You can find them in the SQA website, go to mathematics, principal assesors report, then the year. I think 50% was a B and 63% was an A, can't remember what C was.

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# THE EXAM!

Started by AM4R, May 15 2007 03:27 PM

30 replies to this topic

### #21

Posted 15 May 2007 - 06:09 PM

### #22

Posted 15 May 2007 - 06:18 PM

Coolio, cheers dude

### #23

Posted 15 May 2007 - 08:28 PM

ad absurdum, agreed with all your answers (except 14 which i got wrong) apart from 13b) which i got k = 2, are you pretty confident u were right?

### #24

Posted 15 May 2007 - 08:50 PM

ad absurdum, agreed with all your answers (except 14 which i got wrong) apart from 13b) which i got k = 2, are you pretty confident u were right?

Relatively, but not entirely. What I done:Which looks like it might be right, but there's a good chance I might have made a mistake somewhere

HMFC - Founded 1874, beefing the Cabbage since 1875

### #25

Posted 15 May 2007 - 08:53 PM

thought it was pretty easy to be honest, would doubt if the boundaries went below what they're meant to be

### #26

Posted 15 May 2007 - 08:56 PM

i think the difference was i worked out d2y/dx^2 by doing d2y/dt^2 divided by d2x/dt^2

which gave d2y/dx^2 as sin(2t)/cos(2t).

maybe thats wrong but i just though with parametric you couldnt just differentiate dy/dx again?

which gave d2y/dx^2 as sin(2t)/cos(2t).

maybe thats wrong but i just though with parametric you couldnt just differentiate dy/dx again?

### #27

Posted 15 May 2007 - 09:13 PM

ad absurdum, the derivative of cot(x) is (-cosec2 (x)) so why do you have cosec3(x). Also, it was -cot(x) which was being differentiated so the result would be +cosec2(x).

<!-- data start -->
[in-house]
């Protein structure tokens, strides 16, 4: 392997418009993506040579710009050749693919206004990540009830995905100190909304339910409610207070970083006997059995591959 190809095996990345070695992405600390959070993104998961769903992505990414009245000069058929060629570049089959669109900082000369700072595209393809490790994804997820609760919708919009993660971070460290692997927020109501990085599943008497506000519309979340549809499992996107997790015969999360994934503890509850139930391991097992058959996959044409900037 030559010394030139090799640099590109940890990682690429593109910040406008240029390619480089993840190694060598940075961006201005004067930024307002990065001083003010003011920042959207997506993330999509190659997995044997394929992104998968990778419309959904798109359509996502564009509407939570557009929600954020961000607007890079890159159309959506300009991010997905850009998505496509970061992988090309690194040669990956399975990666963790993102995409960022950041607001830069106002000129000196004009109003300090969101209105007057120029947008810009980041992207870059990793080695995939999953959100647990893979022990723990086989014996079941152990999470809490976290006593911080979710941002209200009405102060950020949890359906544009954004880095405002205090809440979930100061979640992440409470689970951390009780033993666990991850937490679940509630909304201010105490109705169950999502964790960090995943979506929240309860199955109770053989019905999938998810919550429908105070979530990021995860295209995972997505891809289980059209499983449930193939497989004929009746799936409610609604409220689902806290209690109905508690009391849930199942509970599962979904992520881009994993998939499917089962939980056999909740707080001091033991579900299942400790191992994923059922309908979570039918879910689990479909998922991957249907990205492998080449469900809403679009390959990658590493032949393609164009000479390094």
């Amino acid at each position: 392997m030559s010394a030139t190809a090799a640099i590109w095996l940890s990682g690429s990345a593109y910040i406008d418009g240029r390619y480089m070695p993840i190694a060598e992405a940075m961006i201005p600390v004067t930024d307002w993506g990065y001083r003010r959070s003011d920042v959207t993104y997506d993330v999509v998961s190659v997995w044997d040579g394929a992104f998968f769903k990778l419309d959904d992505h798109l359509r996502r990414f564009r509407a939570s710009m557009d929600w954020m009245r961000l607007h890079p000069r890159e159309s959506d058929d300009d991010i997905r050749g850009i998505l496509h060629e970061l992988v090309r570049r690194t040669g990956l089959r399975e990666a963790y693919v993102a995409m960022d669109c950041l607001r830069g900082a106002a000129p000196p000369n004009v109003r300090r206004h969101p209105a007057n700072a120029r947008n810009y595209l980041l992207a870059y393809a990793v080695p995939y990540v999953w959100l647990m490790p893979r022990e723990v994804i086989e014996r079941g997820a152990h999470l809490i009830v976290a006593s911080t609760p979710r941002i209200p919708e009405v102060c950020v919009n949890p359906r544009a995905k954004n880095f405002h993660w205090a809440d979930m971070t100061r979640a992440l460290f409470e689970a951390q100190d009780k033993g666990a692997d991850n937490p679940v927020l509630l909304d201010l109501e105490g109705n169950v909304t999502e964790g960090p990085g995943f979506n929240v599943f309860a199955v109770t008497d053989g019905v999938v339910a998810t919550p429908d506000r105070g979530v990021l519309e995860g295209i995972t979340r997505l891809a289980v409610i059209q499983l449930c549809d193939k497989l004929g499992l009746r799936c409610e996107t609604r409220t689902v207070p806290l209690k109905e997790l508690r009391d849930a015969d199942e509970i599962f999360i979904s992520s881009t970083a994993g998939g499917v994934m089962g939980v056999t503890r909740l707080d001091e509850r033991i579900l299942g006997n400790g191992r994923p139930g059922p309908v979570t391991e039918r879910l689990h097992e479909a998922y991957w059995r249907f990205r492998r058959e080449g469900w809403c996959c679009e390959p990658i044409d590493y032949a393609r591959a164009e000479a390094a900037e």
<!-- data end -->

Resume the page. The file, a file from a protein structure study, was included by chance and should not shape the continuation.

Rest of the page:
### #28

Posted 15 May 2007 - 09:29 PM

Does anyone know if the sqa give you marks if you make a mistake at one point and continue it through, using the correct techniques but getting the wrong answers. For example in Q.14 i said k=1, which resulted in both negative growth and height. Thanks.

### #29

Posted 15 May 2007 - 09:43 PM

i think the difference was i worked out d2y/dx^2 by doing d2y/dt^2 divided by d2x/dt^2

which gave d2y/dx^2 as sin(2t)/cos(2t).

maybe thats wrong but i just though with parametric you couldnt just differentiate dy/dx again?

That seems like a very good approach, butI'm not totally sure on if that would work. If you take a simplified view of the chain rule (i.e., "cancelling" on multiplication), that would give you d^2y/d^2x, rather than d^2y/dx^2 - maybe the simplified analogue breaks down here though. However, at t=0, this would give d^2y/dx^2 as 0, when it should be undefined (the parametric equations describe a circle, and the tangent at t=0 is the line x=1, so calculating the rate of change of the gradient at this point should involve division by zero).which gave d2y/dx^2 as sin(2t)/cos(2t).

maybe thats wrong but i just though with parametric you couldnt just differentiate dy/dx again?

What I done was said . So you differentiate dy/dx with respect to t, then divide by dx/dt.

HMFC - Founded 1874, beefing the Cabbage since 1875

### #30

Posted 15 May 2007 - 10:59 PM

That looks pretty similar to an example in my notes.

I differentiated dy/dt and squared dt/dx then multiplied the answers since I'd forgotten how to do the other thing. I remember looking at the notes, thinking that'll never come up and ignoring it.

I differentiated dy/dt and squared dt/dx then multiplied the answers since I'd forgotten how to do the other thing. I remember looking at the notes, thinking that'll never come up and ignoring it.

### #31

Posted 16 May 2007 - 10:04 AM

I thought bits of the exam were ok, the rest was horrid though!! I got the roots question to work eventually, took forever cause i kept getting an answer which didnt work. I really hope i passed, i need to get a B!

Grrrrrr!!

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